Below is a list of recent research and conservation articles from Hancock and Washington counties, Maine.
Economic Reports and Resources
“Jobs & Dollars: BIG RETURNS from coastal habitat restoration”
Restore America’s Estuaries 2012
America’s coasts are vital to our nation’s economy. They supply key habitat for over 75% of our nation’s commercial fish catch and 80-90% of the recreational fish catch. Restoring our coasts can create more than 30 jobs for each million dollars invested. That’s more than twice as many jobs as the oil and gas and road construction industries combined. Read more…….
Habitat Restoration Creates Jobs, Boosts Local Economies
Watershed and fish habitat restoration in Oregon creates jobs according to a report by Ecotrust. In fact, they found that restoration projects generated $977.5 million in economic activity and as many as 6,483 jobs between 2001 and 2010 in Oregon. This confirms our own data, which showed that restoration projects create between 17-33 jobs per $1 million invested. Read more…..
“Tourism Strategy for Maine’s North Woods.” by David Vail, Maine Policy Review, Winter 2007
“Economic Development Investments to Realize Rural Maine’s Tourism Potential.” by David Vail, MECEP Choices, July 2010
Evaluating the Economic Benefits of Land Conservation in Maine, Land for Maine’s Future: http://www.maine.gov/spo/lmf/docs/EvaluatingEconomicBenefitsOfConservation_20110608.pdf
Evaluating the Economic Benefits and Future Opportunities of the Maine Island Trail Association, Jonathan Glassman, Harvard Kennedy School: http://www.hks.harvard.edu/m-rcbg/heep/papers/HEEP%20Discussion%2028_final.pdf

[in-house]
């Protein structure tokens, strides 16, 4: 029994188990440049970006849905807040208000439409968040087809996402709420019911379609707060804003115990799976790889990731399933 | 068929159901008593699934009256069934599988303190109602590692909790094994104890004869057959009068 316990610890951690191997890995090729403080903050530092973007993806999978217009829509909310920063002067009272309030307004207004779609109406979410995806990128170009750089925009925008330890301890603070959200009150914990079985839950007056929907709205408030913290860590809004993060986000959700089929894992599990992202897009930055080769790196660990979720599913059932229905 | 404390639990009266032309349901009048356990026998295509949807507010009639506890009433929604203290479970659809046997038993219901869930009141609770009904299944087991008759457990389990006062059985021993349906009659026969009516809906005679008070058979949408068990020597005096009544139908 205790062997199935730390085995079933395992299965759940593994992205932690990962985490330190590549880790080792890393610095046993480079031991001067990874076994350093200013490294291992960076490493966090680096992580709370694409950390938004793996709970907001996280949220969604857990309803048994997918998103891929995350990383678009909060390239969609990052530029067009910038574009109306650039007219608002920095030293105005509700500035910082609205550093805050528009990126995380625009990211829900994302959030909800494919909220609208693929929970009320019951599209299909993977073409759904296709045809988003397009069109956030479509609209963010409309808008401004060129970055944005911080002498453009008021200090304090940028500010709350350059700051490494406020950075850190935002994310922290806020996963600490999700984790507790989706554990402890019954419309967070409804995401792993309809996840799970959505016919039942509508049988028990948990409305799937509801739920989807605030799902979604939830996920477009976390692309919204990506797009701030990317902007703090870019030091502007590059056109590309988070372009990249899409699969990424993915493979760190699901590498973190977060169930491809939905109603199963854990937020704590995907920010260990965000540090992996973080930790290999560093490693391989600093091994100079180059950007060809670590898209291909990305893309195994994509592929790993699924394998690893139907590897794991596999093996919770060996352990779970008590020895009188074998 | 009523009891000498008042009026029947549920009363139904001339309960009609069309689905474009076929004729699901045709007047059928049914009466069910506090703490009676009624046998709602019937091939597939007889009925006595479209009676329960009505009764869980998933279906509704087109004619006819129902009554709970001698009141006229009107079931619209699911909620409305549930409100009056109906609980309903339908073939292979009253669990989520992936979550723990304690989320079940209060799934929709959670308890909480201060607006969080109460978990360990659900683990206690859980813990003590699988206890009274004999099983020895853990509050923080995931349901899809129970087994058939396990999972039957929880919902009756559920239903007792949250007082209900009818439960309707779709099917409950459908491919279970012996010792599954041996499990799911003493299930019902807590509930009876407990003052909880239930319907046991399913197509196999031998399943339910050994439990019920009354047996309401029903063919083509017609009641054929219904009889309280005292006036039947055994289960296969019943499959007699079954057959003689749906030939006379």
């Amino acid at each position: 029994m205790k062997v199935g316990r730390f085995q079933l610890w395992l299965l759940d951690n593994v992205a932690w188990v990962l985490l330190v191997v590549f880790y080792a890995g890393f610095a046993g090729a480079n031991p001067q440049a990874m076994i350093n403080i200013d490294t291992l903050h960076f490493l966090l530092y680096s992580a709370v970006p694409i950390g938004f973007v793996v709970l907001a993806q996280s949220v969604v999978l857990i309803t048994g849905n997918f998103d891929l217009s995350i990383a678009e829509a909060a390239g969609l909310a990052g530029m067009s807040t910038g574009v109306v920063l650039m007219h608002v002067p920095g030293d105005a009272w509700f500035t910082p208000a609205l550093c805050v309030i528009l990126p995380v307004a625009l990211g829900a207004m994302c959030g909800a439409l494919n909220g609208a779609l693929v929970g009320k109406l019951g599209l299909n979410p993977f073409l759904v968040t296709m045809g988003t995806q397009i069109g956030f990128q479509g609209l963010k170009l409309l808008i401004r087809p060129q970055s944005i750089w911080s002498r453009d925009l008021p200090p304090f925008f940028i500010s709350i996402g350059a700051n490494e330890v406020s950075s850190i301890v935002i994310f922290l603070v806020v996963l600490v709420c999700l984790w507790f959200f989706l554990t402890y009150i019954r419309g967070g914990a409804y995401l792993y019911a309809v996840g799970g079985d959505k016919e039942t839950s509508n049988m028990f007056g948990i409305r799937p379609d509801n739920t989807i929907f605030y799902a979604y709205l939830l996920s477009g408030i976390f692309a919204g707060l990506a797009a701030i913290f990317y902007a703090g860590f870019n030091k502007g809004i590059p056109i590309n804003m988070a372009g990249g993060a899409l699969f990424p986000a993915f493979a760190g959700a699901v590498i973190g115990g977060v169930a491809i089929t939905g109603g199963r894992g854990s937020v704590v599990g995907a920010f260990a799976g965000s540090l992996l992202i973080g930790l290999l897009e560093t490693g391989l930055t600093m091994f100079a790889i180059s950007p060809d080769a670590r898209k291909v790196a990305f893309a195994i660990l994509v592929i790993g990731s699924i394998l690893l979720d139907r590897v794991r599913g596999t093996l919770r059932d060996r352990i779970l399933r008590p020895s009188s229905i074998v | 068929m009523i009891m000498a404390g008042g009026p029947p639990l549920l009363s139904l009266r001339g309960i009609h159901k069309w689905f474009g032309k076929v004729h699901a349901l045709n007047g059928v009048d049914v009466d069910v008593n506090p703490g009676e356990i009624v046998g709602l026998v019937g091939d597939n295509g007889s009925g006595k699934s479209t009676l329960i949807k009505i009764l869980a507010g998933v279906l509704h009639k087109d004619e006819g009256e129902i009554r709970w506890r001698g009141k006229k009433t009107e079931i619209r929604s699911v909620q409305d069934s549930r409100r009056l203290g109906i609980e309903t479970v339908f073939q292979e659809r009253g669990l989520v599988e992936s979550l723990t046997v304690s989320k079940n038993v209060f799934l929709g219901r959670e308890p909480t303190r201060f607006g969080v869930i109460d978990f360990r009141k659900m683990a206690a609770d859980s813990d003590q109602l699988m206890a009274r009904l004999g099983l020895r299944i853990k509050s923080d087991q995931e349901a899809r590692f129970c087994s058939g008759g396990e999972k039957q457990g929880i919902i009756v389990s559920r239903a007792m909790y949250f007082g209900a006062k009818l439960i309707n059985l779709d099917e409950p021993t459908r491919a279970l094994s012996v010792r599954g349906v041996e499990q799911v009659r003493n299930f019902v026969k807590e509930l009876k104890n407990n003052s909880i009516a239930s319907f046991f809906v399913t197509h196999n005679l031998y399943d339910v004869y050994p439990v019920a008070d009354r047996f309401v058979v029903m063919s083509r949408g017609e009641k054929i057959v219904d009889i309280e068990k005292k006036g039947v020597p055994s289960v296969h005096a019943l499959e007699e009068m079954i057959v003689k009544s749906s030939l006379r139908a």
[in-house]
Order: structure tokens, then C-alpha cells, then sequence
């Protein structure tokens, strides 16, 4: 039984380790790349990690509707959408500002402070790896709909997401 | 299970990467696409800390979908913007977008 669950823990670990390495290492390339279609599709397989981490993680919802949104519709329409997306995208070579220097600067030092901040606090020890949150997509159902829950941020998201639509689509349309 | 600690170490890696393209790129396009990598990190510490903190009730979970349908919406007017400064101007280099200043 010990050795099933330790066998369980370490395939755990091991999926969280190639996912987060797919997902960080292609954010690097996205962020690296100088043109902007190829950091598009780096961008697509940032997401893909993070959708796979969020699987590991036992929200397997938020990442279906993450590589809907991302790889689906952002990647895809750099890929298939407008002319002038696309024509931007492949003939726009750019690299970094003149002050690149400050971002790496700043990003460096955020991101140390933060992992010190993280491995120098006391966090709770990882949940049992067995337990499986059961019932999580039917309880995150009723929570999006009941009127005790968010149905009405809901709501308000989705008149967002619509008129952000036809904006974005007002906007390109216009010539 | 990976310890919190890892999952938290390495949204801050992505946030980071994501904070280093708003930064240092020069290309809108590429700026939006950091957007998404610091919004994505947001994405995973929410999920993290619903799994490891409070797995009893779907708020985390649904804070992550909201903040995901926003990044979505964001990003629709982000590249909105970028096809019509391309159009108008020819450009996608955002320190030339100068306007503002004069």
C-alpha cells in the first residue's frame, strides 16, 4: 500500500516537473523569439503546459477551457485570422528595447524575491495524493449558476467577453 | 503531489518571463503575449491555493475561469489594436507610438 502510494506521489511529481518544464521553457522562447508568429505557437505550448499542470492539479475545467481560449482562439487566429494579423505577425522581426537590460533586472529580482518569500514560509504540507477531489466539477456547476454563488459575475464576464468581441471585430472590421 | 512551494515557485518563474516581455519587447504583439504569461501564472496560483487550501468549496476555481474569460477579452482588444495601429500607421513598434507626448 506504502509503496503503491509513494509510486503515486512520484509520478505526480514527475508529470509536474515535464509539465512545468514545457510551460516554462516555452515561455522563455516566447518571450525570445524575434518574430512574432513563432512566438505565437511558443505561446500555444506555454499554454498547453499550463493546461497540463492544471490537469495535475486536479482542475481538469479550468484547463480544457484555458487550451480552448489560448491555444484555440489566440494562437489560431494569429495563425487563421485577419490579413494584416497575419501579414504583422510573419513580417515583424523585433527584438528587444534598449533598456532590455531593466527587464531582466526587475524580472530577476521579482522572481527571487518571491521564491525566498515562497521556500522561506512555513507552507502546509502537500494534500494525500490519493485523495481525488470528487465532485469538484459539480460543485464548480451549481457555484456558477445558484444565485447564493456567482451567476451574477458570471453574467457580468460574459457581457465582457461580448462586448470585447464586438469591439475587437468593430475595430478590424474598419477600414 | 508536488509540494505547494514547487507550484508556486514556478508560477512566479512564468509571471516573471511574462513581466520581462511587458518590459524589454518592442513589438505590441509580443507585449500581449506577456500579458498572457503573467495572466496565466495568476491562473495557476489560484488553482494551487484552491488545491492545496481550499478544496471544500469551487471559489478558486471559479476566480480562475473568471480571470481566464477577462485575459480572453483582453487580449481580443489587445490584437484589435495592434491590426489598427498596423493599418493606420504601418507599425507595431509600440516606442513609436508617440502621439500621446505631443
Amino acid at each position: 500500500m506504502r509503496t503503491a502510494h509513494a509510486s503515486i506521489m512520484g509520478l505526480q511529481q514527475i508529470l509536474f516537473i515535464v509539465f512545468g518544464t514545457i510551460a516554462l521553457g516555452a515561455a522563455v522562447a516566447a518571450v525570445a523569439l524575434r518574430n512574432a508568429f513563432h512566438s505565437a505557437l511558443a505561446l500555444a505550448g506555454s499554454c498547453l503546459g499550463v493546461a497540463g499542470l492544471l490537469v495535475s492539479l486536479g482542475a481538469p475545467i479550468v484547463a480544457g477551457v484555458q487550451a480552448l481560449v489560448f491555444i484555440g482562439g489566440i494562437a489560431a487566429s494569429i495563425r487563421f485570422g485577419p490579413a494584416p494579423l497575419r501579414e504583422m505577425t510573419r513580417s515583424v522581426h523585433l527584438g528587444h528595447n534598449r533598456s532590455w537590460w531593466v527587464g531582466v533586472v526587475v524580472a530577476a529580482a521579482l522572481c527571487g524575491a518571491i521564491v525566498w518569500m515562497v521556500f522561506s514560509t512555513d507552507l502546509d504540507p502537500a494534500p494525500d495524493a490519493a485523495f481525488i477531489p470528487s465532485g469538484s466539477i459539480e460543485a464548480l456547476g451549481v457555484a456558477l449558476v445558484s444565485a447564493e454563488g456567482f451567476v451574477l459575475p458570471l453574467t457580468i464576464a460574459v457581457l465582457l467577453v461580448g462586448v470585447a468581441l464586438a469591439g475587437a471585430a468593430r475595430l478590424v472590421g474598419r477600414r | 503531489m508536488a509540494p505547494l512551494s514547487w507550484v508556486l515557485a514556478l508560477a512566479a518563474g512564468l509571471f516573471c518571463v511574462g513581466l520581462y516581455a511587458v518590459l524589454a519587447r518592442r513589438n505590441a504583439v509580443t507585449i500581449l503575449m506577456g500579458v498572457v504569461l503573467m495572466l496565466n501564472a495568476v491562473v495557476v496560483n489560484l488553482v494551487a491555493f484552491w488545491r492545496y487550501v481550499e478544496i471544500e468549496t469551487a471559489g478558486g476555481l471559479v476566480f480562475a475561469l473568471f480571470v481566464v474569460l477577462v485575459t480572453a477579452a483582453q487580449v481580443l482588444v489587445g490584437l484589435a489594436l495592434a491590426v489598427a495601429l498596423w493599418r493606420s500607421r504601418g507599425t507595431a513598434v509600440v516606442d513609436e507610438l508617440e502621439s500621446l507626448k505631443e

“Return On The Investment In Land For Maine’s Future.” 2012. Trust for Public Land
“Using Bayesian belief networks to identify potential compatibilities and conflicts between development and landscape conservation.” 2011. By McCloskey, Lilieholm and Cronan.
Grow Smart Maine: http://www.growsmartmaine.org/
Valuing the Nature of Maine by Maine Audubon: http://www.maineaudubon.org/bib/index.html
Charting Maine’s Future: http://www.brookings.edu/reports/2006/10cities.aspx
Crown of the Continent: http://crownroundtable.org/
Maine’s Creative Economy report: http://www.mdf.org/publications/Maines-Creative-conomy/105/
Scientific Reports and Publications
Environmental Contaminants in Fillets of Sea-run Atlantic Salmon (Salmo salar) from the Gulf of Maine Distinct Population Segment by Mierzykowski S.E. 2011. USFWS. Spec. Proj. Rep. FY09-MEFO-8-EC. Maine Field Office. Orono, ME. 50 pp.
Between 2008 and 2010, skin-on fillets from seven dead adult sea?run Atlantic salmon from the Gulf of Maine Distinct Population Segment (GOM DPS) were analyzed for organochlorine compounds, PBDE, and trace metals. Five fish were collected from the Penobscot River and single fish were recovered from the Narraguagus and Dennys rivers.
A Lidar-Derived Evaluation of Watershed-Scale Large Woody Debris Sources and Recruitment Mechanisms: Coastal Maine, USA (2011) by A. Kasprak, F. J. Magilligan, K. H. Nislow, N. P. Snyder. 2011. River Research and Applications, 27: n/a. doi: 10.1002/rra.1532
Abstract: In-channel large woody debris (LWD) promotes quality aquatic habitat through sediment sorting, pool scouring and in-stream nutrient retention and transport. LWD recruitment occurs by numerous ecological and geomorphic mechanisms including channel migration, mass wasting and natural tree fall, yet LWD sourcing on the watershed scale remains poorly constrained.